As you can see from the map, it is a bit of Tour of Melbourne which takes in many of the inner city sights and parks. It is lovely at night ... and would be equally so in the daytime when you might be able to see a bit better! The guys taking the group ran at a pace which felt much harder than 5m/k and my suspicion is they were taking a pace inclusive of stops. In any case, it was much more difficult than I would have expected this pace to be for me!

As our group of about 20 circled around the place we regularly crossed paths with others doing different distances. It was really cool seeing so many people out and about.

Three days later and my legs are still a little sore from this run. But gosh it feels good to once again be out on the road! And I have rediscovered what fun it can be to run with others.

Wednesday, May 5, 2010

Great Train Race 2010

After last year's abysmal showing (by the train - not me) it was kind of inevitable that old Puffing Billy would this year show what she was capable of and rip out a fast one. But crikey, 51.49mins for the 13.2km journey up and down some big hills. That seems hardly fair!

Not that it mattered to me. I was glad just to be there having a go. No aspirations (delusions?) of grandeur as this time I set out to have a fun run in the countryside and shoot some video before returning on the train with Brooke (Miss 5y.o.) who had looked forward to this for a long time - like since last year's race.

It was another perfect day weather wise for the race - about 10deg.C. with no wind or rain in sight. (We've had a few of these in a row now so we'll be due for another shocker soon!)

The race begins with the runners heading in one direction and the train driver in the other as we begin our respective journeys. After about 1.5k of solid downhill the first "meeting" occurs as runners go under the famous Trestle Bridge and you get your first sense of whether you or the train are having a good day. Normally at this point I see the train either just in front or just behind me. This time it had gone ... completely. The driver was obviously on a mission.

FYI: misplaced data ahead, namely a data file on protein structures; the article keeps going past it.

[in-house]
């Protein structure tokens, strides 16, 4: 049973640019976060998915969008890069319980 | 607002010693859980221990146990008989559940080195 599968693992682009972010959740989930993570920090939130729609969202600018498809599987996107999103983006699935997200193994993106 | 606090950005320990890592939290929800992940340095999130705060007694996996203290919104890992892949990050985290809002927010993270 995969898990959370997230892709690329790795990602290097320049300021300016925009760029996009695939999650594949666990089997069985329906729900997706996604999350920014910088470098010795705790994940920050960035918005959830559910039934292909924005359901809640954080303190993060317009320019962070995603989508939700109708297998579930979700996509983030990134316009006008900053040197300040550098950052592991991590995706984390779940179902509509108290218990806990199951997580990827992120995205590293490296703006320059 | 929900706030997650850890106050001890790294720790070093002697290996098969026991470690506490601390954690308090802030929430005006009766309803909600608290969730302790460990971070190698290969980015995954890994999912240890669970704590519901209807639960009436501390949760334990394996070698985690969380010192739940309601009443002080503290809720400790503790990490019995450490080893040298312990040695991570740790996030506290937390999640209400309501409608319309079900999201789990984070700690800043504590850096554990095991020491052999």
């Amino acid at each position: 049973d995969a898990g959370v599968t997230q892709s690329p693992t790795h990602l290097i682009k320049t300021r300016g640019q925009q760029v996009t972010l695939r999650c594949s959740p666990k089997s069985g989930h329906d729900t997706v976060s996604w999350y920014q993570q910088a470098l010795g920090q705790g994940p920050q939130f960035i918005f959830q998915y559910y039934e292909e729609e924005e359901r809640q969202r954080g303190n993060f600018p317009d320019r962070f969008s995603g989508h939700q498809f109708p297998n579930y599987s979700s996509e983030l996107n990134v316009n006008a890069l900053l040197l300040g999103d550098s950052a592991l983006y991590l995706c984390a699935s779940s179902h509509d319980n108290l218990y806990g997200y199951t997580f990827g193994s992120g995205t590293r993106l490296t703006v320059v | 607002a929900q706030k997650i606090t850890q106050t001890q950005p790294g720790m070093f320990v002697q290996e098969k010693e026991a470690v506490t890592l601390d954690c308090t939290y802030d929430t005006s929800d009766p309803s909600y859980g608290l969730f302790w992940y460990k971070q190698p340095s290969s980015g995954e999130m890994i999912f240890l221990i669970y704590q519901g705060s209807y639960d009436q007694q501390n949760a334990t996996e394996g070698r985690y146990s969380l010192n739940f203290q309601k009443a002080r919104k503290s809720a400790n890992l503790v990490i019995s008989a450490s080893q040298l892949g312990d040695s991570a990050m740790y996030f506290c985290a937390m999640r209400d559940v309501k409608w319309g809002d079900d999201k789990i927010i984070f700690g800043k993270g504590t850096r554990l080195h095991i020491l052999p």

From here it is uphill through to the lovely hillside town of Selby before turning right down a narrow winding tree-lined road (lane?) for the next few k's. This section of the course is just magnificent running country and I love it.

Then it gets hard. Really hard. First is a steep uphill that goes on for 2km and this is almost immediately followed by one of the nastiest downhill sections you will ever run. Then a short up and down hill followed by another 2km of uphill. This is not an easy course! My blog post from last year has a graphic of the hills.

But this year all of that stuff was pretty easy really. I ran quite slowly (for me) and enjoyed it immensely. Normally where I am ready to puke (or worse) I was this time running along enjoying the scenery, the crowd and the free boiled lollies being handed out by some kids along the route. (I guess no one told them that runners find it hard to eat that stuff during a race!)

It was only when I was in the last kilometre that I heard and saw the second train (which is the designated one for the ladies to race against) so I sped up a little to make sure I at least beat *something* on the day.

My final time of about 1:12hrs was very modest and some 12-minutes slower than last year. But I felt great and have recovered beautifully. It was a great day - especially for my eldest daughter Brooke who got to ride the train and eat some cinnamon doughnuts when we got back to the car.

Thanks as always to my wonderful spouse Fiona who trundled everyone around the place to ensure we all had fun. We'd never be able to do it without her!

Here is my video of the race. Enjoy!

For the record, only 64 people beat the train this year. I was not one of them.

PS - I should mention that on the morning of the race I did my lower back in completely. You know, one of those "oh my god I cannot move" moments. I shouldn't have raced. But who wants to disappoint a five year-old who has her heart set on riding the train?